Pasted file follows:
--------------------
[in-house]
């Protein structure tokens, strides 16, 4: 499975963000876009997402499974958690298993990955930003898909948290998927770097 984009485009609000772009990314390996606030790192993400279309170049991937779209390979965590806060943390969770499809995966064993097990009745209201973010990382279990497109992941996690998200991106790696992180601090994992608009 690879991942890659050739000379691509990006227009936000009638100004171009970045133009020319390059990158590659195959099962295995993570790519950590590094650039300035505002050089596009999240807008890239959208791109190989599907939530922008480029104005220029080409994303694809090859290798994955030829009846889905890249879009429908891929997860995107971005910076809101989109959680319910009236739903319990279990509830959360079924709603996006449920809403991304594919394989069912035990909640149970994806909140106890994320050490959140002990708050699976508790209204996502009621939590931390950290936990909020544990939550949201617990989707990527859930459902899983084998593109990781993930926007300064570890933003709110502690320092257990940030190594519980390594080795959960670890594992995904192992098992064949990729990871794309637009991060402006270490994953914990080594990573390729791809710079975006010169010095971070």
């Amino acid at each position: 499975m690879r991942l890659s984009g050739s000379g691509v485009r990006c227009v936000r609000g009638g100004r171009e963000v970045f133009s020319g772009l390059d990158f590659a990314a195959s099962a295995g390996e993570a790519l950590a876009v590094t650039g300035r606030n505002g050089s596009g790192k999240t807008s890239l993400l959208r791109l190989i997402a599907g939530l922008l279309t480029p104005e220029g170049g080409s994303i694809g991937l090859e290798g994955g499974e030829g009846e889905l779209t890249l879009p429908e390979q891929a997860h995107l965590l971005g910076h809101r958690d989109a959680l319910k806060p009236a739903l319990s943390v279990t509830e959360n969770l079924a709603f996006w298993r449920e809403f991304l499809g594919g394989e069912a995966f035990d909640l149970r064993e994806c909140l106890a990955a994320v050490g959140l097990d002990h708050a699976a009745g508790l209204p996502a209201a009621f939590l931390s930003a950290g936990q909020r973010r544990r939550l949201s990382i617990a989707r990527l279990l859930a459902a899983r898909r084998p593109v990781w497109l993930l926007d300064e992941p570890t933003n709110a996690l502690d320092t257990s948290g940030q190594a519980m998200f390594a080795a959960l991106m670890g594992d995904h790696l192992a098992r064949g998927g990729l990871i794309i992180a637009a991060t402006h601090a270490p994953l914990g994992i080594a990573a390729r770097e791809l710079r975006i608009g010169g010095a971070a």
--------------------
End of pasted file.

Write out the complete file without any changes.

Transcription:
[in-house]
């Protein structure tokens, strides 16, 4: 499975963000876009997402499974958690298993990955930003898909948290998927770097 984009485009609000772009990314390996606030790192993400279309170049991937779209390979965590806060943390969770499809995966064993097990009745209201973010990382279990497109992941996690998200991106790696992180601090994992608009 690879991942890659050739000379691509990006227009936000009638100004171009970045133009020319390059990158590659195959099962295995993570790519950590590094650039300035505002050089596009999240807008890239959208791109190989599907939530922008480029104005220029080409994303694809090859290798994955030829009846889905890249879009429908891929997860995107971005910076809101989109959680319910009236739903319990279990509830959360079924709603996006449920809403991304594919394989069912035990909640149970994806909140106890994320050490959140002990708050699976508790209204996502009621939590931390950290936990909020544990939550949201617990989707990527859930459902899983084998593109990781993930926007300064570890933003709110502690320092257990940030190594519980390594080795959960670890594992995904192992098992064949990729990871794309637009991060402006270490994953914990080594990573390729791809710079975006010169010095971070």
């Amino acid at each position: 499975m690879r991942l890659s984009g050739s000379g691509v485009r990006c227009v936000r609000g009638g100004r171009e963000v970045f133009s020319g772009l390059d990158f590659a990314a195959s099962a295995g390996e993570a790519l950590a876009v590094t650039g300035r606030n505002g050089s596009g790192k999240t807008s890239l993400l959208r791109l190989i997402a599907g939530l922008l279309t480029p104005e220029g170049g080409s994303i694809g991937l090859e290798g994955g499974e030829g009846e889905l779209t890249l879009p429908e390979q891929a997860h995107l965590l971005g910076h809101r958690d989109a959680l319910k806060p009236a739903l319990s943390v279990t509830e959360n969770l079924a709603f996006w298993r449920e809403f991304l499809g594919g394989e069912a995966f035990d909640l149970r064993e994806c909140l106890a990955a994320v050490g959140l097990d002990h708050a699976a009745g508790l209204p996502a209201a009621f939590l931390s930003a950290g936990q909020r973010r544990r939550l949201s990382i617990a989707r990527l279990l859930a459902a899983r898909r084998p593109v990781w497109l993930l926007d300064e992941p570890t933003n709110a996690l502690d320092t257990s948290g940030q190594a519980m998200f390594a080795a959960l991106m670890g594992d995904h790696l192992a098992r064949g998927g990729l990871i794309i992180a637009a991060t402006h601090a270490p994953l914990g994992i080594a990573a390729r770097e791809l710079r975006i608009g010169g010095a971070a």